Generalised Anxiety Disorder (GAD) is a common mental health condition affecting millions of people worldwide. The burden of this disorder is not only emotional but also economic, with the costs of traditional treatments such as medication and psychotherapy adding up. However, a glimmer of hope emerges from a fascinating proof-of-concept study: Swedish Massage Therapy (SMT) has shown remarkable promise as a monotherapy for treating GAD. If you’re considering a career as a sports massage therapist, this research could significantly expand your understanding of the potential impact you could have on your clients’ lives.
The study in question, publised in the Journal of Bodywork Movement Therapies in January ’23, involved a randomised, single-masked clinical trial. Forty-seven untreated subjects, all diagnosed with GAD according to DSM-IV criteria, were divided into two groups. The first group received 6 weeks of twice-a-week light touch (LT) massage followed by 6 weeks of twice-a-week SMT. The second group underwent a full 12 weeks of twice-a-week SMT. The primary measure of success was the reduction in Hamilton Anxiety Rating Scale (HAM-A) scores after six weeks of SMT compared to LT.
Of the 40 subjects who began the study, 28 completed at least 12 sessions of SMT and were eligible for the follow-up survey. What’s most striking about the findings is that, of the 19 subjects who responded to the follow-up survey, nine individuals (47%) reported that they experienced no return of GAD symptoms for up to one year after the completion of the study. This suggests that the benefits of SMT for GAD may be long-lasting.
Furthermore, it’s worth noting that there were no significant differences between those who received 12 weeks of SMT and those who initially received 6 weeks of LT followed by 6 weeks of SMT. This suggests that SMT might be effective as a standalone treatment without the need for LT as an initial step.
Interestingly, among those who reported a return of some GAD symptoms, 50% linked the resurgence of their symptoms to stressful life events. This is a noteworthy observation, as it hints at the idea that SMT may not only alleviate existing anxiety but also equip individuals with better coping mechanisms for dealing with stressors.
Implications for Aspiring Sports Massage Therapists
As you contemplate a career as a sports massage therapist, it’s important to recognise the potential impact you can have on your clients’ mental wellbeing. While this study primarily focuses on SMT in the context of GAD, it highlights the broader benefits of massage therapy for mental health.
Clients suffering from anxiety disorders, including GAD, often seek non-traditional treatments. As a sports massage therapist, you can provide a valuable service by incorporating techniques such as Swedish Massage into your practice. While it’s essential to have the appropriate training and qualifications, this research underscores the potential for positive, lasting change in your clients’ lives.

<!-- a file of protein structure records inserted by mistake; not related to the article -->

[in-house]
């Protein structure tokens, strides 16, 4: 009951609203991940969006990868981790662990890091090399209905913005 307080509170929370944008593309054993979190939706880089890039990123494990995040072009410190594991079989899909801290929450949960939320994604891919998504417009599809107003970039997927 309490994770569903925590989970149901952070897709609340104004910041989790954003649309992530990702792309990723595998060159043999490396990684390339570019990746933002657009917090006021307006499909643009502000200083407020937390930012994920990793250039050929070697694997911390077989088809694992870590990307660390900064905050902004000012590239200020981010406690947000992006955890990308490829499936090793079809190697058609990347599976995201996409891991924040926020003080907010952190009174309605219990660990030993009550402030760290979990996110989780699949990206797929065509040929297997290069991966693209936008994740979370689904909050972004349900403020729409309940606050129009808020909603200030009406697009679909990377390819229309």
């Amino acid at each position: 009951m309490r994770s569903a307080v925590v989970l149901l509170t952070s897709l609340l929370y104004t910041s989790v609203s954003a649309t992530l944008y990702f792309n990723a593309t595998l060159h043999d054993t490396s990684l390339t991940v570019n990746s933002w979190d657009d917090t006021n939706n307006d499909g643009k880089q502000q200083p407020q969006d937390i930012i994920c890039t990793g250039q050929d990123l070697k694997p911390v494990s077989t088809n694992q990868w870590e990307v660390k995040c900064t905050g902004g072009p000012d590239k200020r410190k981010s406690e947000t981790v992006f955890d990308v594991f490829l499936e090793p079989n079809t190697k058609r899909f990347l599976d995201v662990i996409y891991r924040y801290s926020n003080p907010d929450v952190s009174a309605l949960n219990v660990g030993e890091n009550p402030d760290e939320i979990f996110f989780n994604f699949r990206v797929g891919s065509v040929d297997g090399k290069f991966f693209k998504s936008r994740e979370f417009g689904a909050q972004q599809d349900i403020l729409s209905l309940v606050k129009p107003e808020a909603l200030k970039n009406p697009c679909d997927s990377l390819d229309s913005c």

Additionally, it’s not just this study that supports the idea of massage therapy as a complementary or alternative treatment for anxiety disorders. Numerous other studies have shown that massage therapy can reduce anxiety, improve sleep quality, and enhance overall well-being. This includes the study by Miri et al. (2023) and Akpinar et al (2022). Both these studies offer a great read.
The proof-of-concept study on Swedish Massage Therapy as a monotherapy for GAD offers exciting possibilities for the field of massage therapy. For those considering a career as a sports massage therapist, this research demonstrates the potential to make a meaningful impact on the mental health of your clients. While further research is needed to solidify these findings, the existing evidence suggests that the benefits of massage therapy extend beyond physical relaxation, reaching into the realm of emotional wellbeing. As you embark on your journey in this field, keep in mind the potential to offer a holistic approach to health and healing through the power of touch.
- Mark Hyman Rapaport, Pamela J. Schettler, Erika R. Larson, Sherry A. Edwards, Boadie W. Dunlop, Jeffrey J. Rakofsky, Becky Kinkead. A preliminary descriptive report of the longevity of the effects of Swedish Massage therapy for subjects with Generalised Anxiety Disorder. Journal of Bodywork and Movement Therapies, Volume 33 2023 Click here to review the full research article
- Miri S, Hosseini SJ, Ghorbani Vajargah P, Firooz M, Takasi P, Mollaei A, Ramezani S, Tolouei M, Emami Zeydi A, Osuji J, Farzan R, Karkhah S. Effects of massage therapy on pain and anxiety intensity in patients with burns: A systematic review and meta-analysis. Int Wound J. 2023. Click here to review the full research article
- Reva Balci Akpinar, Gulnur Akin, Emrah Ay. The Effect of Back Massage on Sleep Quality: A Systematic Review. Ataturk Universit 2022. Click here to review the full research article
Alleviate Client Anxiety with Sports Massage
Embark on a fulfilling journey into the world of sports massage therapy, where you’ll learn the art of healing through touch while making a profound impact on your clients’ physical and mental wellbeing. Our Sports Massage Therapy Course not only equips you with the expertise to alleviate muscle tension and promote recovery but also empowers you to effectively address anxiety-related issues. Discover how the power of massage can soothe not only sore muscles but also calm anxious minds, providing your clients with a holistic approach to health and relaxation. Join us today to become a certified sports massage therapist and make a positive difference in people’s lives, one massage at a time. Enrol now and unlock the healing potential of your hands.
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